The photograph on the cover of Leon Rooke's Oh!: Twenty-seven stories shows the author getting ready to plant a kiss on a charming, moss-flecked girl or deity in stone. She appears pleased and expectant, as though at the prospect of being quickened into full life. This waggish tableau is in keeping with the theme of at least some of the short stories gathered here, which is, in a broad sense, art. Art is at centre-stage in some of them, has a walk-on in others, but in still others gives way to quite different concerns. These tales (the blurb writer chooses to call them "documents") were written at the request of Marco Fazzini, an Italian poet and publisher, and have already appeared in an abbreviated bilingual edition. Though the invitation was to write a number of stories devoted to art, the reader will quickly find that Rooke is absorbed by questions in which art has a considerable but not central importance, unless as a means of giving such questions concrete form and expression.
Among the stories that seem to have to do with art more essentially, the treatment is at times perfunctory. In "Gypsy Art", we encounter a luckless picaro named Fazzini (the real Fazzini and the author must be good friends), who sets off in search of experience, the raw material of art. He discovers as much as he can use of lust, cruelty, hatred, and meaningless calamity. But Fazzini's art is, for him, a kind of salvation, since he has the talent to either disregard or transform (take your pick) his ups and downs, so that the vision remains unsullied. "I love your smile, he said to God. I love the rustle of Your skirts, the sun in Your hair, Your gay laughter, the fragrance of Your lilac-scented skin." All this while confined by gypsies and given the task of plucking chickens. When we next meet Fazzini, or at least someone bearing his name, in a story called "Fazzini Must Have You Ever at Her Side", he is married to a regularly (and hence not earnestly) suicidal painter. For her the completion of one painting produces a desperate interval (before the beginning of another) when the continuation of life itself seems in doubt. Happily, she enjoys the devotion of a husband and son prepared to race to her side, forestalling any terminal gesture.
"The Weepers of Vincenza" looks at the social implications of art, without going far beyond the usual expectations for such a theme, but in "Raphael's Cantalupo Melon" Rooke is up to something much more amusing. A Beckett-like landscape, though not so bleak, is populated by two labourers and an agitated woman. Around them stretch fields of melons, the abundance of which seems to leave all concerned a little non-plussed. It emerges that there is a painting to sell, a picture by Raphael of (what else?) a melon. "Something had pecked or gnawed numerous holes into the melon, birds perhaps or rodents of some kind, and in the fruit's depths could be seen a moist yellow centre containing whitened seeds." In a landscape of superfluous perfection, we are reminded of the power of art to make its devotees care more for imperfections, provided they are faithfully rendered.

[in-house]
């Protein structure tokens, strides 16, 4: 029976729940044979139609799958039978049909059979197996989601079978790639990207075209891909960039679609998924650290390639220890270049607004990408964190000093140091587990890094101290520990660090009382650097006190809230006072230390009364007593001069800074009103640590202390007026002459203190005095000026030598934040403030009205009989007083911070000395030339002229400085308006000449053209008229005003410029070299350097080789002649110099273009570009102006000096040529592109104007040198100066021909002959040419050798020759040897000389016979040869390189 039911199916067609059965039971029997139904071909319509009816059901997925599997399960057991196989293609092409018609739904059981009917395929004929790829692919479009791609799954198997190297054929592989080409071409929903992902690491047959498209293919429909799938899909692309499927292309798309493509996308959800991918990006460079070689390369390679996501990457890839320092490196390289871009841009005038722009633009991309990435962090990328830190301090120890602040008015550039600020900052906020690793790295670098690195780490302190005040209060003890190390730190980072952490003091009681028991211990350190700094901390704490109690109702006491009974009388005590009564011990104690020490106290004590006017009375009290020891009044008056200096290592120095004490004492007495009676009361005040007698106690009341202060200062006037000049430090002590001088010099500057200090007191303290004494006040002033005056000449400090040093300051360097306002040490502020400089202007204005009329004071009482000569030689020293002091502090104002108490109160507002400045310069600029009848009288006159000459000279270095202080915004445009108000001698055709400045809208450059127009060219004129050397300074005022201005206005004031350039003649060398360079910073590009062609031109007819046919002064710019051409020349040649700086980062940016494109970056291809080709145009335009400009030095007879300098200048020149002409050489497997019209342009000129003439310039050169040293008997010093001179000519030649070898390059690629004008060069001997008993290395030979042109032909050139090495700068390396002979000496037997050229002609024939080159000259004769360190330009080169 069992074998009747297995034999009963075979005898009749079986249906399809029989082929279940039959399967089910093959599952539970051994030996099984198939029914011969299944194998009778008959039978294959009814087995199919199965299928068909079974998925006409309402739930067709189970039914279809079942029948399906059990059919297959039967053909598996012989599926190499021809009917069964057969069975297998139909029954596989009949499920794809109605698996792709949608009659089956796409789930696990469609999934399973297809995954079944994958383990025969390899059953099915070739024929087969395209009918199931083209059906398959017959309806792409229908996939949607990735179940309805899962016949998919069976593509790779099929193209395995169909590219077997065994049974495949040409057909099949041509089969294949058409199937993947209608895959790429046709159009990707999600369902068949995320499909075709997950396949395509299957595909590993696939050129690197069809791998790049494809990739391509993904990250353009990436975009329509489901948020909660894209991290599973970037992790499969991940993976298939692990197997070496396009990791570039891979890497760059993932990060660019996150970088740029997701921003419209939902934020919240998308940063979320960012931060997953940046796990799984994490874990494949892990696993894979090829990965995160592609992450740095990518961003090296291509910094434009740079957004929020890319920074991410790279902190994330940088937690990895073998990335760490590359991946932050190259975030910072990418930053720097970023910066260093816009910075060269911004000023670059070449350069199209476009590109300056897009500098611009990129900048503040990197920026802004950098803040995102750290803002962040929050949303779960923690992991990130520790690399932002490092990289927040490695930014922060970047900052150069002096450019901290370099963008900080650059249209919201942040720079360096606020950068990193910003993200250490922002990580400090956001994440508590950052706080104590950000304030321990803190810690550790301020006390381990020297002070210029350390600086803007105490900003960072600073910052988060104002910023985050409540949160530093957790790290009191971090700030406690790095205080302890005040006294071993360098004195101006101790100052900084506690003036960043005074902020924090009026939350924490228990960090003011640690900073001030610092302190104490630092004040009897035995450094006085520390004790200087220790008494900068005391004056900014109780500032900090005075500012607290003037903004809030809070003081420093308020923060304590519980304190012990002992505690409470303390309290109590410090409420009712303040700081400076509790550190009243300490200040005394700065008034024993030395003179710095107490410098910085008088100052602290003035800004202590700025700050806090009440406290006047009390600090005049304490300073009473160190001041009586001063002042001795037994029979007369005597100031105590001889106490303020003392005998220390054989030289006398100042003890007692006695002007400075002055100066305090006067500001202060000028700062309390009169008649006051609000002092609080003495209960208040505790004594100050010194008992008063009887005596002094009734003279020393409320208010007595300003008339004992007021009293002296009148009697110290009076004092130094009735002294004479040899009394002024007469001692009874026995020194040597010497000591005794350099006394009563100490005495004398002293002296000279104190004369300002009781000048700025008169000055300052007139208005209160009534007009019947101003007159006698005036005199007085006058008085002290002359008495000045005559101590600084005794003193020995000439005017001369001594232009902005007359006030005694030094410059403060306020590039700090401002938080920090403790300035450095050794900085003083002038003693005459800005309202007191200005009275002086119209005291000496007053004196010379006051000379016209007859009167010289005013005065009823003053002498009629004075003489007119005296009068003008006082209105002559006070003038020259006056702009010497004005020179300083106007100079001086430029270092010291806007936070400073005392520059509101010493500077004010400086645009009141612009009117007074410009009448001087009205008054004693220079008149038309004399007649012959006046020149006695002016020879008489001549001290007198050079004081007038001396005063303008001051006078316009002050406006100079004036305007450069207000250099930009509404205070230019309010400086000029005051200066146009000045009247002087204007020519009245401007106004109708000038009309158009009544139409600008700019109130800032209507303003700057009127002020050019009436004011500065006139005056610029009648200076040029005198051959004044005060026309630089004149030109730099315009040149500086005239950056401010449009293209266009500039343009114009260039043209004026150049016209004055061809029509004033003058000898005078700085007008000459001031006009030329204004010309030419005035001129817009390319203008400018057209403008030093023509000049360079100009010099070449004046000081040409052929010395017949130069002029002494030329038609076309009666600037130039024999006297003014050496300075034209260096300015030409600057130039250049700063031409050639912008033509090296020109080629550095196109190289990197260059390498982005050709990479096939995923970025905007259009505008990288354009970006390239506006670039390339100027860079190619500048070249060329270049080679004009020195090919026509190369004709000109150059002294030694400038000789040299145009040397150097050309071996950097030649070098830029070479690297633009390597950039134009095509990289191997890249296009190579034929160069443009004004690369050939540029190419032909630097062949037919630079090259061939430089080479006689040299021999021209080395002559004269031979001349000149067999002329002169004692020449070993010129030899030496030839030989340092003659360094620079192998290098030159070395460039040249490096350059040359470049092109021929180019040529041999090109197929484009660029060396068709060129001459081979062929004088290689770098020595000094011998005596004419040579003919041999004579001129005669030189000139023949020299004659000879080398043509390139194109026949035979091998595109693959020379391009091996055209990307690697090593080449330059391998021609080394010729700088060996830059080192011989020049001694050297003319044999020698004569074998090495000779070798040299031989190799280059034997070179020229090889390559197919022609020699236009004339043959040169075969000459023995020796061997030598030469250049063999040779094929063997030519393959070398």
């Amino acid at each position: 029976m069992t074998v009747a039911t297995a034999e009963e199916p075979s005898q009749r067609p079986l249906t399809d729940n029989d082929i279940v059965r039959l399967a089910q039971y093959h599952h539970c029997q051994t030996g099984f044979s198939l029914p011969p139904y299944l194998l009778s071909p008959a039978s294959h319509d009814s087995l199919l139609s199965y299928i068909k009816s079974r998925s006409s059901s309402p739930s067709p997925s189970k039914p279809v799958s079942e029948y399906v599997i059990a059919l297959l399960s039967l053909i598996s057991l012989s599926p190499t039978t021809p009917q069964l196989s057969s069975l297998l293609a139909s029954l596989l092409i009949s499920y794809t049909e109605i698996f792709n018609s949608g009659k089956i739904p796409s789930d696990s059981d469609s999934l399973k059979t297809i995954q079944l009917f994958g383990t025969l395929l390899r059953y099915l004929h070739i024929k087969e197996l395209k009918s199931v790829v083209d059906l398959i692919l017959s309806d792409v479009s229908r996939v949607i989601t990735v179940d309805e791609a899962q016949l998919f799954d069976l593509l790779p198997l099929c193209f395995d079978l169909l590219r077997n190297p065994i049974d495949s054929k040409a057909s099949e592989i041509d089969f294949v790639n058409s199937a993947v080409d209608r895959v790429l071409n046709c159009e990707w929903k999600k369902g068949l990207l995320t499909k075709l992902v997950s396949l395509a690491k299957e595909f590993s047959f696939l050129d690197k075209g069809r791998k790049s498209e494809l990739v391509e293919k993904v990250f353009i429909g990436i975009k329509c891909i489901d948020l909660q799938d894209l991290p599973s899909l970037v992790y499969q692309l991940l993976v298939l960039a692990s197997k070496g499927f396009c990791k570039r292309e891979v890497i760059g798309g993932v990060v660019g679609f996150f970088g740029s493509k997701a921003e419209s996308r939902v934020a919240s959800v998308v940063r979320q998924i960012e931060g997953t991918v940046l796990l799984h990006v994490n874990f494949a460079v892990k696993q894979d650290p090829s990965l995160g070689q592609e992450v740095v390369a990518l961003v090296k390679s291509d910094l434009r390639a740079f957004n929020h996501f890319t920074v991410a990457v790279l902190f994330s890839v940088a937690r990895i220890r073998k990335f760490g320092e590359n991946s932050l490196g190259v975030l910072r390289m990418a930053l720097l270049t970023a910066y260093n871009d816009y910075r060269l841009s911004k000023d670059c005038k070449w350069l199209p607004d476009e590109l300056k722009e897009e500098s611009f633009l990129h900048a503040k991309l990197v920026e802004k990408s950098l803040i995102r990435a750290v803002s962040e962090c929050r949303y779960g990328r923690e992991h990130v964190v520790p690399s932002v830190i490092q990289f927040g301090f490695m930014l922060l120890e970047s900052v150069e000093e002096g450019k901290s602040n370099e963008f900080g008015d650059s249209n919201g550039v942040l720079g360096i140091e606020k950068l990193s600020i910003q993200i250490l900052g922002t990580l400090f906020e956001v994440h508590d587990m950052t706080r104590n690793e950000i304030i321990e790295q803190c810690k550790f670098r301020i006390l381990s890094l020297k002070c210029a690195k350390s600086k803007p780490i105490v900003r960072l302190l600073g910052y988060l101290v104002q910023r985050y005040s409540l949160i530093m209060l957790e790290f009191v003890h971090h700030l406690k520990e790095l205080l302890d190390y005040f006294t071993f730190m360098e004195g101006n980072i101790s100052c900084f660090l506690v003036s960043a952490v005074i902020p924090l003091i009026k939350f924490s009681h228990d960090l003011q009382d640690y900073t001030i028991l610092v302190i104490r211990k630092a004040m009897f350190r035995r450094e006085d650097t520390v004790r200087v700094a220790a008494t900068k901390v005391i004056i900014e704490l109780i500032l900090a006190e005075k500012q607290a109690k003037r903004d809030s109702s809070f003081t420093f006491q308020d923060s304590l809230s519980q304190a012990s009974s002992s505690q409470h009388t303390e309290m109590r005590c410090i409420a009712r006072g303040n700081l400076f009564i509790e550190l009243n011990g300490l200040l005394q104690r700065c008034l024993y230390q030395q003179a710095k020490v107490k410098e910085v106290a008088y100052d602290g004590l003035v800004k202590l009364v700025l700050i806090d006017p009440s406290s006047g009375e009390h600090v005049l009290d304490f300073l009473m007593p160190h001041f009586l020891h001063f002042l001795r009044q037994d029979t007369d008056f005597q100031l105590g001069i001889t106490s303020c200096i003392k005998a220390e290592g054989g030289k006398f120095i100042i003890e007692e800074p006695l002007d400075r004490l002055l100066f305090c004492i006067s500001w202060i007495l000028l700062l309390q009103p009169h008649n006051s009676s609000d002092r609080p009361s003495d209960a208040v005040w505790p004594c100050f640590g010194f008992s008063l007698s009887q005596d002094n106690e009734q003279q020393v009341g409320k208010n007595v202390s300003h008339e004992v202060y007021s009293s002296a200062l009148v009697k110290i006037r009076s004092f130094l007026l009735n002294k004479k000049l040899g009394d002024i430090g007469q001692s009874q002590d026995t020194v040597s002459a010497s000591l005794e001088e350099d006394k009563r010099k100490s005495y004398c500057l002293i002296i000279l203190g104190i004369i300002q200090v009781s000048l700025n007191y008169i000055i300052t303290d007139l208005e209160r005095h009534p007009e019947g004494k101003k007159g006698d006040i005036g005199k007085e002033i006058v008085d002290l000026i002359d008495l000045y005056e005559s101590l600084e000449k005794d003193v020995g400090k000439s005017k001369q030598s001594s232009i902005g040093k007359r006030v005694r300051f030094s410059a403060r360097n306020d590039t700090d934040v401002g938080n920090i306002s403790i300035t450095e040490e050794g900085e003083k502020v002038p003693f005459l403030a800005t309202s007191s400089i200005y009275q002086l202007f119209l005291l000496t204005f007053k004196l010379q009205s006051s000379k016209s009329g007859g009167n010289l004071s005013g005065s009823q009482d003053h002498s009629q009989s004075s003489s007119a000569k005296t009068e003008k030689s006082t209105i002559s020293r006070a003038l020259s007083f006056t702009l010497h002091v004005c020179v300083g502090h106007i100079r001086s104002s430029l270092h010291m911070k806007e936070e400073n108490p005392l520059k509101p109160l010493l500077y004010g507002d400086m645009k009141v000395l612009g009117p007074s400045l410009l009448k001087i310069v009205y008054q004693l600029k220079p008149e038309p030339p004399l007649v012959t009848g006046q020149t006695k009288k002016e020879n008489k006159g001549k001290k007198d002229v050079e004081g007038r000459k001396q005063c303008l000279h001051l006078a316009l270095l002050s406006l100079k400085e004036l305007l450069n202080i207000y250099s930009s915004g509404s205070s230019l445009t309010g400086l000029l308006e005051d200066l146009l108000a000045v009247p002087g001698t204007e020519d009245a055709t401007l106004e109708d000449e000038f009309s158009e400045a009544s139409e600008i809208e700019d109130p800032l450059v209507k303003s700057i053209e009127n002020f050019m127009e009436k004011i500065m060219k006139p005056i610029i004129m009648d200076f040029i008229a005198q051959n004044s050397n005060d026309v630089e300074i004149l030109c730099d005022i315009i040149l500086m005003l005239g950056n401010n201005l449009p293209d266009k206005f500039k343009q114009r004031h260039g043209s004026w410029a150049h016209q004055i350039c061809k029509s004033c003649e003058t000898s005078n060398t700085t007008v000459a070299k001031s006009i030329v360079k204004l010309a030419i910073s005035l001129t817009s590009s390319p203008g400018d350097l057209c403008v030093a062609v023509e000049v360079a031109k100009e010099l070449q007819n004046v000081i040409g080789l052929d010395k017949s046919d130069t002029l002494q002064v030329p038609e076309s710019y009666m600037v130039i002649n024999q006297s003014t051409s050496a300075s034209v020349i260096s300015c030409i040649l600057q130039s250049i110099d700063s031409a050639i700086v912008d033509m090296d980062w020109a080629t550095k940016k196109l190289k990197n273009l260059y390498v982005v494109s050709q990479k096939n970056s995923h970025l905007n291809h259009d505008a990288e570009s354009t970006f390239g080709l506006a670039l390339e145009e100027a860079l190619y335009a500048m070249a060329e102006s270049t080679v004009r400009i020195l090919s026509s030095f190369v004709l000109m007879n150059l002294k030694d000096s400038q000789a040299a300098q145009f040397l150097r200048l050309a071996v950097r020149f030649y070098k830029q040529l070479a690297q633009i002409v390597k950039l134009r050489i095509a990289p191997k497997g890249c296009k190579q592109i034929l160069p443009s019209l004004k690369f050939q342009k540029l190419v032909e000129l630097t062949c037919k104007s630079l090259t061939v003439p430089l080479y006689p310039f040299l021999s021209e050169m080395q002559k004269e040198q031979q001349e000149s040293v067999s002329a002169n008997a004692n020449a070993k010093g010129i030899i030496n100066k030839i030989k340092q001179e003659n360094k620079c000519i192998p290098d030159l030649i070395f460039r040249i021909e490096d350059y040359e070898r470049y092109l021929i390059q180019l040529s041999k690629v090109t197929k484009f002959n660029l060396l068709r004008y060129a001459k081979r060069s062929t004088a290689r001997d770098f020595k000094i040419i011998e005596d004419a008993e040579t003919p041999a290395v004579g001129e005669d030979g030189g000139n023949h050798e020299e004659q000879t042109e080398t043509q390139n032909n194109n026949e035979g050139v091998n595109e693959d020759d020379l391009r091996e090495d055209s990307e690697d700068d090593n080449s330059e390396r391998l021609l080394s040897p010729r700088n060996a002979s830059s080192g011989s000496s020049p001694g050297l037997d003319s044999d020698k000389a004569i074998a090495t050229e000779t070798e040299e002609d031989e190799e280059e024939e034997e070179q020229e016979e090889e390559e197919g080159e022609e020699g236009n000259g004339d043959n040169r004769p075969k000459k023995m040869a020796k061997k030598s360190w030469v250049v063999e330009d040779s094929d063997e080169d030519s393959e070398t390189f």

Rooke seems in general to be more aroused by themes of justice, both individual and collective. Sometimes this takes the form of a fascination with the disjunction between the intellect and culture, on one side, and the crimes that flourish unchecked beyond the ivory tower. "Sidebar to the Judicial Proceedings, the Nurnberg Trials, November 1945" presents Martin Heidegger faced with a visit from a craniologist who intends to measure the philosopher's brain. In the foreground, of course, is the tension between art and science-although the reader may want to place these two words in inverted commas, given who represents each of them here. Heidegger is indignant at the idea that human genius, his own in particular, could be contained and fully expressed by means of such odious reductionism as the scientist stands for. "The time that lapses between one Heidegger thought and another cannot be measured any more than the contents of the thoughts themselves can." But containing all this, in the person of the story's speaker, and penetrating it by way of a succession of images, is the thought of the monstrous acts occurring outside the frame, acts perhaps made possible because art and science have broken dangerously free of their moorings in common humanity.
In "More You May Not Expect from Runté", Rooke creates a dystopia, a city aptly named Lethe, in which social stability is linked to the obliteration of the past. It is a rain-soaked place, a place where climate control has had unintended consequences and in which the spiritual impoverishment of its citizens is subversively revealed by a public enemy named Dr. Lamarze, whose slogan is, "Expect more from your universe." In the foreground is the glum figure of Robert Runté, whose undisclosed good work in "Office 12" has attracted the notice of Dr. Lamarze and his associates. Art enters the tale as yet another way in which Lamarze's resistance can create the discontent necessary to change. Elements of Huxley's Brave New World and short stories like Damon Knight's "The Country of the Kind" make this familiar territory, except that here more than a few respond to the call.